Posey's Tips & Tricks
Does Microsoft Love Linux Too Much?
The integration of the open source platform in many facets of Microsoft means that Windows IT pros may need to update their skill sets.
A few years ago, I received a rather alarming e-mail. I had just woken up and hadn't even had a chance to have a sip of my energy drink when I was jolted awake by what I read. The e-mail appeared to be a confidential, internal Microsoft memo discussing the creation of Microsoft Linux. An attached product roadmap showed Microsoft eventually phasing out Windows Server in favor of Linux. Just as I was about to reply to the message, the cobwebs cleared from my sleep-deprived brain just enough for me to remember that it was April Fools' Day. The memo was nothing more than an elaborate April Fools prank. Had I read the memo more carefully, I would have realized that it even concluded with the words April Fools.
Admittedly, the fake memo seemed somewhat implausible at the time. Since then, however, reality has begun to resemble the prank. Microsoft has gone all in on Linux. Windows Server 2016, for example, supports Docker containers. If you need more evidence, then consider the fact that the Windows 10 "Anniversary" update includes a full Ubuntu-based Bash shell that you can use to run Linux software directly on Windows. According to Wired Microsoft has even gone so far as to create its own Linux build, although according to the article the build is used internally to power networking hardware.
My point is that when Satya Nadella proudly proclaimed that Microsoft loves Linux, he obviously meant it. As such, the question then becomes what Microsoft's new found love of Linux means for Windows and for Windows admins.
Some of the people that I have talked to in recent months have made apocalyptic predictions regarding the future of Windows. In their eyes, Linux is becoming the new standard and the transition away from Windows has already begun. While I don't necessarily buy into these predictions, I do believe that they contain at least an element of truth. Here is how I see the situation.
First off, it is impossible to deny that a higher percentage of servers are running Linux today than just a few short years ago. Linux has become a mainstream operating system. It is also impossible to deny that Microsoft has openly embraced Linux. Even so, I think that Windows is here to stay, at least for the foreseeable future. Here's why.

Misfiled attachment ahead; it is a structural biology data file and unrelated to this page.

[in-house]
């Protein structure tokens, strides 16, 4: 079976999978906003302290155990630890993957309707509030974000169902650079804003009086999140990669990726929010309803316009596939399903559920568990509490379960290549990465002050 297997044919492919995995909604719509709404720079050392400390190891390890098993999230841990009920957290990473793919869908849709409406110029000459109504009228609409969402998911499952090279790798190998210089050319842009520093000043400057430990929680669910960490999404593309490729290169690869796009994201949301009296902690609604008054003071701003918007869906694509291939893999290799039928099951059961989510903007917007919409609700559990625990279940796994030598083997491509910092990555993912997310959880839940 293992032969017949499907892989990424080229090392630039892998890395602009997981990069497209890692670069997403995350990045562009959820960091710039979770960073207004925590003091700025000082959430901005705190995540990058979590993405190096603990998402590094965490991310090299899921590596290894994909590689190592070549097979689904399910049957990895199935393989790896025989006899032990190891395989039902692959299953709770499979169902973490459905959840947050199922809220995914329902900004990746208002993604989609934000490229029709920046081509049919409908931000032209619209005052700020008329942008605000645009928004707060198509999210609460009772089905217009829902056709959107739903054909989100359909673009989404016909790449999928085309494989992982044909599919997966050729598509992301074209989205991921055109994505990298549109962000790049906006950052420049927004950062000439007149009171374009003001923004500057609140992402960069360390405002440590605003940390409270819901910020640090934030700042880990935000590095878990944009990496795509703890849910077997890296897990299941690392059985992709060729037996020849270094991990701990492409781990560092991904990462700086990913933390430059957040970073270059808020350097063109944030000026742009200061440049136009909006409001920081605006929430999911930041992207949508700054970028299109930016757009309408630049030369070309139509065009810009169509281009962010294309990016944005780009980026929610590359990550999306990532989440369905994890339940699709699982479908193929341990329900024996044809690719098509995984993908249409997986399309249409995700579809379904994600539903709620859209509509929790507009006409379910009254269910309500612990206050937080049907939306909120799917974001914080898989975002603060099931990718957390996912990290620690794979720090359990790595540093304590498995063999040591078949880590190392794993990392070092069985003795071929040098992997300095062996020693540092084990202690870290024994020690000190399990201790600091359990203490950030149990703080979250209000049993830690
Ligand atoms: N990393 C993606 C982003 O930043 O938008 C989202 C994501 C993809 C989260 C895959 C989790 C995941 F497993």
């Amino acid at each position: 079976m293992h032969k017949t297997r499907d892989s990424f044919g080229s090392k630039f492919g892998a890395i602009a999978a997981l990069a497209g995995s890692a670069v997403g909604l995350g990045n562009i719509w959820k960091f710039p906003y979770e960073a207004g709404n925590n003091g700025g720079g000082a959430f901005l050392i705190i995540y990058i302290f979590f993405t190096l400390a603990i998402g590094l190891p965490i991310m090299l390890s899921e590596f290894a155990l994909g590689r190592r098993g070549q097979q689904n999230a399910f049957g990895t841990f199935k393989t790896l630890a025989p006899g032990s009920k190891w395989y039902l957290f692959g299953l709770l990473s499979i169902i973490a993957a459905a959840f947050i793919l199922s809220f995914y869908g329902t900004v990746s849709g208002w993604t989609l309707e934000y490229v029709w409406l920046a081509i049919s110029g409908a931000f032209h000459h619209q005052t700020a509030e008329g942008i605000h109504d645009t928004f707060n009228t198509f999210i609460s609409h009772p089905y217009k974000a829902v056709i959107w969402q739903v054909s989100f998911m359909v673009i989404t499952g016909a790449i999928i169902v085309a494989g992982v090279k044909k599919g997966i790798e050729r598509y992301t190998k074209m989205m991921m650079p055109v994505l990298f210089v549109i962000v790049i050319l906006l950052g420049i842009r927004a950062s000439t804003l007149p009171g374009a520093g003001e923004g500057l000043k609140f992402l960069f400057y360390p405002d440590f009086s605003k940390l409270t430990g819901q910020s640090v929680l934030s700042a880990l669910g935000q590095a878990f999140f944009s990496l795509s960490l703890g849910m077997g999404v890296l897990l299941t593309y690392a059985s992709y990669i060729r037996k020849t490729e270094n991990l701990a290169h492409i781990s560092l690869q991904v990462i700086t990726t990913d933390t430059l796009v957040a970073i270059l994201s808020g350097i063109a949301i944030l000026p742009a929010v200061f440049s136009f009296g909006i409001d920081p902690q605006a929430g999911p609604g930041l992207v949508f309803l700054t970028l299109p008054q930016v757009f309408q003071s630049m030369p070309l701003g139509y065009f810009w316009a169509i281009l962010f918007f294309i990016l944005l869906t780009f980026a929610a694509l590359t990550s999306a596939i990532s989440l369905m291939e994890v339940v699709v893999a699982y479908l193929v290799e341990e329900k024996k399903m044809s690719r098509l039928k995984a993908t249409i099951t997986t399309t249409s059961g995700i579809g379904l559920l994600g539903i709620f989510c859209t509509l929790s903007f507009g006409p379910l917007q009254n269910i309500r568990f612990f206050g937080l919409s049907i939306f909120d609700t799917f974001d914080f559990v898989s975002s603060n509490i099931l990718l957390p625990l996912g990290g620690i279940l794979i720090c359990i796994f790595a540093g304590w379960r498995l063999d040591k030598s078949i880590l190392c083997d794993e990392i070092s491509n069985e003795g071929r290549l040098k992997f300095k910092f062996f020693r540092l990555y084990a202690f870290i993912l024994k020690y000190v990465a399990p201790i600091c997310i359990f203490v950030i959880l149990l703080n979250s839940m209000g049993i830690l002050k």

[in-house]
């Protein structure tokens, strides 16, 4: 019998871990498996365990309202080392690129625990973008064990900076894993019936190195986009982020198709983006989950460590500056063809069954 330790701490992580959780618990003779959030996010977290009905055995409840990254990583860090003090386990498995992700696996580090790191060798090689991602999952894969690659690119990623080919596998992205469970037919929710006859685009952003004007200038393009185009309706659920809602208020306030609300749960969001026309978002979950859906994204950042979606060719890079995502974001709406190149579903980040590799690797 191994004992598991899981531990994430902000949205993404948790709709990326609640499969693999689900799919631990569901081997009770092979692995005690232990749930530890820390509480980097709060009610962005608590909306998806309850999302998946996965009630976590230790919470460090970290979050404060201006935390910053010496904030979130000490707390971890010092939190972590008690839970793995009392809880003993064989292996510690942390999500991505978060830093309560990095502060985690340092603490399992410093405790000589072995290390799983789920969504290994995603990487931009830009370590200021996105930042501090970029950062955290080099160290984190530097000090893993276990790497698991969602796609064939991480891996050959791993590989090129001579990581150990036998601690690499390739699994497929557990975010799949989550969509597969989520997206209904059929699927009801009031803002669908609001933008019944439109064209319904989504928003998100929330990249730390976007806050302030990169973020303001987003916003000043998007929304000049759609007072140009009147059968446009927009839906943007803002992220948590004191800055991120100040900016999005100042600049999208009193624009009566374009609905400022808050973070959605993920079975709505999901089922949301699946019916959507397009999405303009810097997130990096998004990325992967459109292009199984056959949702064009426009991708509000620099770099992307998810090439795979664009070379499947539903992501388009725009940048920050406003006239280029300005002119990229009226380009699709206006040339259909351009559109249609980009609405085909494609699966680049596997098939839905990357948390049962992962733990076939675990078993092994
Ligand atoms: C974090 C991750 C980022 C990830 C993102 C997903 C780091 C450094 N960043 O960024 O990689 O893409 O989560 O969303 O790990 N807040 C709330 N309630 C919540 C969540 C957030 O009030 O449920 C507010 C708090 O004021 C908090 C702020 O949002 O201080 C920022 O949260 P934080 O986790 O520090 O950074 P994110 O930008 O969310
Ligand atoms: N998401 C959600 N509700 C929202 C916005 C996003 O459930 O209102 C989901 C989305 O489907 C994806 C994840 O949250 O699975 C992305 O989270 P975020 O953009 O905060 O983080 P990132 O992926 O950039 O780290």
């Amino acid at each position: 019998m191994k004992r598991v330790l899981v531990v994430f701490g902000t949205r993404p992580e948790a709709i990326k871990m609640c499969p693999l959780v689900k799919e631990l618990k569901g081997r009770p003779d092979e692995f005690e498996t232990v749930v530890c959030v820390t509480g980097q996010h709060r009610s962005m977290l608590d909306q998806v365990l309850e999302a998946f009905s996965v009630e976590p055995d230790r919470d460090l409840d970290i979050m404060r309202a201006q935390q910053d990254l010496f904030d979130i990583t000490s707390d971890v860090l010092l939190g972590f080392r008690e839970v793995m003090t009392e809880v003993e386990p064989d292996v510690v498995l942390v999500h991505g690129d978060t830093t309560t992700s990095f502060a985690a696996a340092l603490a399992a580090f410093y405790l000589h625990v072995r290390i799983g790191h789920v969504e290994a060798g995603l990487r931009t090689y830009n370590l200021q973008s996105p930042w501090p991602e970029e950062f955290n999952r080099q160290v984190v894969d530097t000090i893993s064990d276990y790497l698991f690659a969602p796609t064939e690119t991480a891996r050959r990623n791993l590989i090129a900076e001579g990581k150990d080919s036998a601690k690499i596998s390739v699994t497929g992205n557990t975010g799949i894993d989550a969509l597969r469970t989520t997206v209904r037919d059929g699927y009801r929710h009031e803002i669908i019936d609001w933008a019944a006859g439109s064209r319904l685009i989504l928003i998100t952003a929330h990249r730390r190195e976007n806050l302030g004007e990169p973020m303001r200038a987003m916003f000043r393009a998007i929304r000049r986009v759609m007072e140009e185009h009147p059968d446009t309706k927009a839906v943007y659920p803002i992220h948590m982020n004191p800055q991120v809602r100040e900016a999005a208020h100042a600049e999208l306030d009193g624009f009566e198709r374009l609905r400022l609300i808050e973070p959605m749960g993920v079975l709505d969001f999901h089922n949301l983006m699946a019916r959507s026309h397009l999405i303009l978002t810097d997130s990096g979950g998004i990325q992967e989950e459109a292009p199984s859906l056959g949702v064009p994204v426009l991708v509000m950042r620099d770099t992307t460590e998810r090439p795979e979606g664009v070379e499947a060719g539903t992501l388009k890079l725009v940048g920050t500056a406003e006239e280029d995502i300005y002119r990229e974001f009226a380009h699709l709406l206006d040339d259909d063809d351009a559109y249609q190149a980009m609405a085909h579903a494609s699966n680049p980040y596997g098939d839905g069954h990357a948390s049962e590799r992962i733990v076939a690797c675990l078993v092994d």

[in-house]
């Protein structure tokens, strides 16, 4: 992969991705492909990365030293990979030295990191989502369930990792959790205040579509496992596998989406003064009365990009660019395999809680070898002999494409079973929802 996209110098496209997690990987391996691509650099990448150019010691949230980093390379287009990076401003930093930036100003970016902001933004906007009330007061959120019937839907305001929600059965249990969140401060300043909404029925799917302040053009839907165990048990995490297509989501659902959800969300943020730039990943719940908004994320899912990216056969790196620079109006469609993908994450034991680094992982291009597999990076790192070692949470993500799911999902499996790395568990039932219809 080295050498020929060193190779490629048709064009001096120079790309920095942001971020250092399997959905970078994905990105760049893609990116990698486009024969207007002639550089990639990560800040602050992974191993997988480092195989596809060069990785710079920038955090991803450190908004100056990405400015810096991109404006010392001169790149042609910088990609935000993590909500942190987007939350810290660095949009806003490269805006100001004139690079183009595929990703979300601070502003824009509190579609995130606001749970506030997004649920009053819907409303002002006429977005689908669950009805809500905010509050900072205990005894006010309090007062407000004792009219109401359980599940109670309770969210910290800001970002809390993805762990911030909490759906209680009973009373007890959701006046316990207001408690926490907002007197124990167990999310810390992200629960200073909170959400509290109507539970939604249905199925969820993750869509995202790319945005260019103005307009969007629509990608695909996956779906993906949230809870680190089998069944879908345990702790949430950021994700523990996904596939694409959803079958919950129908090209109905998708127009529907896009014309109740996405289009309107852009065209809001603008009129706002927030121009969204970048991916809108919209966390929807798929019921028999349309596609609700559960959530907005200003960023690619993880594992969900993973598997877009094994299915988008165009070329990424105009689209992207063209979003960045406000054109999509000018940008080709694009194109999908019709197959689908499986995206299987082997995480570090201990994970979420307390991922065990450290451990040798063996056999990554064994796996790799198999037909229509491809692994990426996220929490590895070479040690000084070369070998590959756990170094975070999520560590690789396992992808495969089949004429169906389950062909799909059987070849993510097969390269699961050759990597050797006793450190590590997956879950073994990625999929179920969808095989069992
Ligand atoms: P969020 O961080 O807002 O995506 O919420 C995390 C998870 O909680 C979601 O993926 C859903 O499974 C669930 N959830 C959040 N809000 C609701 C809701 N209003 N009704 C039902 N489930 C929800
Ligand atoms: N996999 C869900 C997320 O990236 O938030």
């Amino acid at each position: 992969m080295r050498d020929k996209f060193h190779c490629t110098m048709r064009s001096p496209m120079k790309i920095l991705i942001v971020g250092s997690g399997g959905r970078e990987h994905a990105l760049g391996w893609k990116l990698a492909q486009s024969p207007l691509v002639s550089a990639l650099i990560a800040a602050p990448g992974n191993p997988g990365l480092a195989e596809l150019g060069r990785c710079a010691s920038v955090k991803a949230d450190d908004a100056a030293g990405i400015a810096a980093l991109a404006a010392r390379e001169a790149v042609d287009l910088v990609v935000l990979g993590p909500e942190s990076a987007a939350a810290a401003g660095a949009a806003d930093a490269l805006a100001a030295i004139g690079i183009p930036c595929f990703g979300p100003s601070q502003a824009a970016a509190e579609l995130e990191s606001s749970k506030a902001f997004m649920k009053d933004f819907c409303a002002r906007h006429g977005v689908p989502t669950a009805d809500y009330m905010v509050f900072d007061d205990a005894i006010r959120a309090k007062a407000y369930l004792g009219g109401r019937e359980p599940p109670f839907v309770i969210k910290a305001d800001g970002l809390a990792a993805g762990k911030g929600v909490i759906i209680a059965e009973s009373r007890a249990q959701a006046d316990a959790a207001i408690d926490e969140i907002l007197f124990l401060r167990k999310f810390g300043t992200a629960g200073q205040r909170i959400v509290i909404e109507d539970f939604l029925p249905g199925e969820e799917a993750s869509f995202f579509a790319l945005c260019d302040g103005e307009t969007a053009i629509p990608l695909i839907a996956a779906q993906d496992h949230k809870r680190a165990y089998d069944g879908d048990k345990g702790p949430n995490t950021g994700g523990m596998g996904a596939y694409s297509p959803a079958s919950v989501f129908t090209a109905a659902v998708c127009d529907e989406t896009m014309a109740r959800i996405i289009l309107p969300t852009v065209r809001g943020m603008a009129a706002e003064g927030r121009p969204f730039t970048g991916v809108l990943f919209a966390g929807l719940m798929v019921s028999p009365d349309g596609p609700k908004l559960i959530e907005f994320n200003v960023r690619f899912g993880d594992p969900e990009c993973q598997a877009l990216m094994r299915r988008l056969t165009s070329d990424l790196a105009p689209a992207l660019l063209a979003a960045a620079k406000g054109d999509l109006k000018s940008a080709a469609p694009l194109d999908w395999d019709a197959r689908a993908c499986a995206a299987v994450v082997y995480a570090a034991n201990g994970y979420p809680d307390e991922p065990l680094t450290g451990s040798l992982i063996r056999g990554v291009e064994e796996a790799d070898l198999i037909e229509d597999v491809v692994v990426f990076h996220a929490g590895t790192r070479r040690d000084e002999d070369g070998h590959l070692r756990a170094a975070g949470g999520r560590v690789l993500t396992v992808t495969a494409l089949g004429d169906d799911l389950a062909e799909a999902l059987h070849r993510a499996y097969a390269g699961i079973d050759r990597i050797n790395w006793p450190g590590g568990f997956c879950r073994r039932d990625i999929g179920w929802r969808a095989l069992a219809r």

There are way too many mission critical business applications that run on Windows. If Microsoft were to abandon its investment in Windows Server, then it would also be abandoning the software that is designed to run on Windows Server. Much of this software is made by Microsoft.
Now just to play devil's advocate, Microsoft could conceivably reengineer Visual Studio so that applications that were specifically designed for Windows Server could be seamlessly recompiled for Linux. Even so, the cost to application vendors, including Microsoft, would be astronomical. Applications that are already used in production would have to be completely retested and revalidated. Never mind the cost of moving complex multi-tier applications off of Windows and on to Linux.
Don't get me wrong. I'm not saying that there will never be a Linux transition. It's just that I think that such a transition will take an entirely different form. My guess is that we will eventually see Windows and Linux merged together, much like the way that Bash and Windows 10 have been merged together.
It is impossible to know for sure what such a merger might look like, but my guess is that Windows will become even more modular than it already is and that administrators will have the option of installing the environments that they prefer. These environments could potentially be exposed as server roles. An administrator might for example, have the option of installing the Linux role, the Windows role, or perhaps even both.
One of the big questions about Microsoft's love of Linux that I have yet to hear anyone ask is how Linux support will impact the Microsoft certification exams? Take SQL Server, for example. The certification exams for SQL Server have long had a reputation for being difficult. Recently however, Microsoft announced SQL for Linux. Does this mean that those who will be taking a SQL Server exam will need a solid working knowledge of both Windows and Linux, or will Microsoft offer two different, platform-specific exams? The answer remains to be seen.
Ultimately, I think that we will have to wait and see how the whole Linux / Windows thing plays out. In any case, Microsoft continues to invest heavily in Windows Server, and I just don't foresee Windows Server going away any time soon.
Brien Posey is a 20-time Microsoft MVP with decades of IT experience. As a freelance writer, Posey has written thousands of articles and contributed to several dozen books on a wide variety of IT topics. Prior to going freelance, Posey was a CIO for a national chain of hospitals and health care facilities. He has also served as a network administrator for some of the country's largest insurance companies and for the Department of Defense at Fort Knox. In addition to his continued work in IT, Posey has spent the last several years actively training as a commercial scientist-astronaut candidate in preparation to fly on a mission to study polar mesospheric clouds from space. You can follow his spaceflight training on his Web site.